Hearing New Voices
Q: There is a term called "raw art," which generally refers to visual art made by people who have no real formal art training—they just feel compelled to create. It's also called "outsider art." Is there such a thing as "raw literature" or "outsider" literature? And what are some good examples of it? Who are some of the authors that might fit in? One author I can think of is Anzia Yezierska, an unschooled child of Jewish immigrants who went to night school, learned to write, and went on to write novels and short stories, including Bread Givers (her best-known novel). Her writing is direct and emotional and, I would say, raw. Your thoughts on this? —Jyotsna Sreenivasan
A: I don't think there's an exact equivalence in literature with outsider art. But what I do see in the field of literature is that there have always been authors who don't write in a conventional manner or on conventional topics, and increasingly, it seems harder for those authors today to find a publisher.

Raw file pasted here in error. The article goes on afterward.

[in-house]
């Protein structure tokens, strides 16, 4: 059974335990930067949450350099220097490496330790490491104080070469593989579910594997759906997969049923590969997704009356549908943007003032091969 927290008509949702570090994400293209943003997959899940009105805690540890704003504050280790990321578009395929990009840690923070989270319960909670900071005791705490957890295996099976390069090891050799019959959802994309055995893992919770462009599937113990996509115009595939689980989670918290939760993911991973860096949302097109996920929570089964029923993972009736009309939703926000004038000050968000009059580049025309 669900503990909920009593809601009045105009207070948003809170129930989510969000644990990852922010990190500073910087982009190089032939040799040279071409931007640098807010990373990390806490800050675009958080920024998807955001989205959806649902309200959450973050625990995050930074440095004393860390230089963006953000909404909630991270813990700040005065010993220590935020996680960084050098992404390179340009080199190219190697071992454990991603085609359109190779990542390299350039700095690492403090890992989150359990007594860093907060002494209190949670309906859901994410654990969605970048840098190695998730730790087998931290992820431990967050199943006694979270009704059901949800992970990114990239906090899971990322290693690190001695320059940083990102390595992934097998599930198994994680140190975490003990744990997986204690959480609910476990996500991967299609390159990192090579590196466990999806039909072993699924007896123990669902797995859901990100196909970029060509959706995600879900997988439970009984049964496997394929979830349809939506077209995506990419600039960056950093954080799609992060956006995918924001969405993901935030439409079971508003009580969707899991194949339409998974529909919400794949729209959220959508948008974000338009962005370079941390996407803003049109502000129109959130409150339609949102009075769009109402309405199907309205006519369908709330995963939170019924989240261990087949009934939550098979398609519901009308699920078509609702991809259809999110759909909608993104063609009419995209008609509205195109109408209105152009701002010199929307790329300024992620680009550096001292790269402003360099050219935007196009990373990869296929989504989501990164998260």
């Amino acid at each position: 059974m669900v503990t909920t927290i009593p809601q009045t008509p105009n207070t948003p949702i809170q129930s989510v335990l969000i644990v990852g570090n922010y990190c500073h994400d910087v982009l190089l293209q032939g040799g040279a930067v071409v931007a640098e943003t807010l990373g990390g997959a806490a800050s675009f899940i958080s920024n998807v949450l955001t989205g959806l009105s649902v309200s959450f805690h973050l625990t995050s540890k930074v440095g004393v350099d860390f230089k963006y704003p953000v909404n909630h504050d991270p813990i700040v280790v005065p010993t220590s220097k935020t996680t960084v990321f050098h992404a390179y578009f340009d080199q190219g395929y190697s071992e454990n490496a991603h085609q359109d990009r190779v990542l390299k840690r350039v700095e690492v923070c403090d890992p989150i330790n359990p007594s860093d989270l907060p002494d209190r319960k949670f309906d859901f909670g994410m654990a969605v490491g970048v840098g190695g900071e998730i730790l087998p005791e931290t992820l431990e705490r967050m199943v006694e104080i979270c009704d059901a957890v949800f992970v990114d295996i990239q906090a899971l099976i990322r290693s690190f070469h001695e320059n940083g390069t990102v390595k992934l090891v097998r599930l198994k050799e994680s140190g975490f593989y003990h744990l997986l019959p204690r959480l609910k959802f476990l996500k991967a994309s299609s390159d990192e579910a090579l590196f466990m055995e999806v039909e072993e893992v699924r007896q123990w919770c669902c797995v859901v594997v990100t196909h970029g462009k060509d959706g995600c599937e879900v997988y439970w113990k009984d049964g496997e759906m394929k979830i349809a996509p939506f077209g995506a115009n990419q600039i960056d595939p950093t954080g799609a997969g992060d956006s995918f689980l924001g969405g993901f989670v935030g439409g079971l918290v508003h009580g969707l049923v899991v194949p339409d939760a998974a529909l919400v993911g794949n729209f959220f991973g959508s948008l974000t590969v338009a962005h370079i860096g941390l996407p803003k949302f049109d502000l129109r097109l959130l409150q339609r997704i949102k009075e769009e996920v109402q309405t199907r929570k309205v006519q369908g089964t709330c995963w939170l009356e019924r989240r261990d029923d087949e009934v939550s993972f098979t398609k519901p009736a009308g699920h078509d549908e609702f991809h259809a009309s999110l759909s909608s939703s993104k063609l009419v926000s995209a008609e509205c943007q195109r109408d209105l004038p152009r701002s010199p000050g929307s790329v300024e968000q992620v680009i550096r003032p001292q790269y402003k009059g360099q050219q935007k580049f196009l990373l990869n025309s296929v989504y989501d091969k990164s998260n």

The publishing industry has always been an uneasy compromise between art and commerce, but in recent decades it has tipped in the direction of commerce. While there are still small independent publishing houses, the major publishers, those responsible for the vast majority of book sales, are owned by large corporations, and these houses pretty much dictate what the public sees at the big box bookstores, and for perhaps valid business reasons they seem generally not to be interested in outsider, or unorthodox, untested authors. On the other hand, self-publishing and gaining an audience by simply making one's work available online now offer an opportunity for such authors to gain a readership.
At the same time, because self-published work is not "juried" or, let's be frank, edited, finding worthwhile self-published work can be like finding a needle in a haystack. But that's not to say that some of us (me, in any case) don't have the same problem finding a good read from the major publishers, even though those books have gone through not only an editorial but also a marketing process.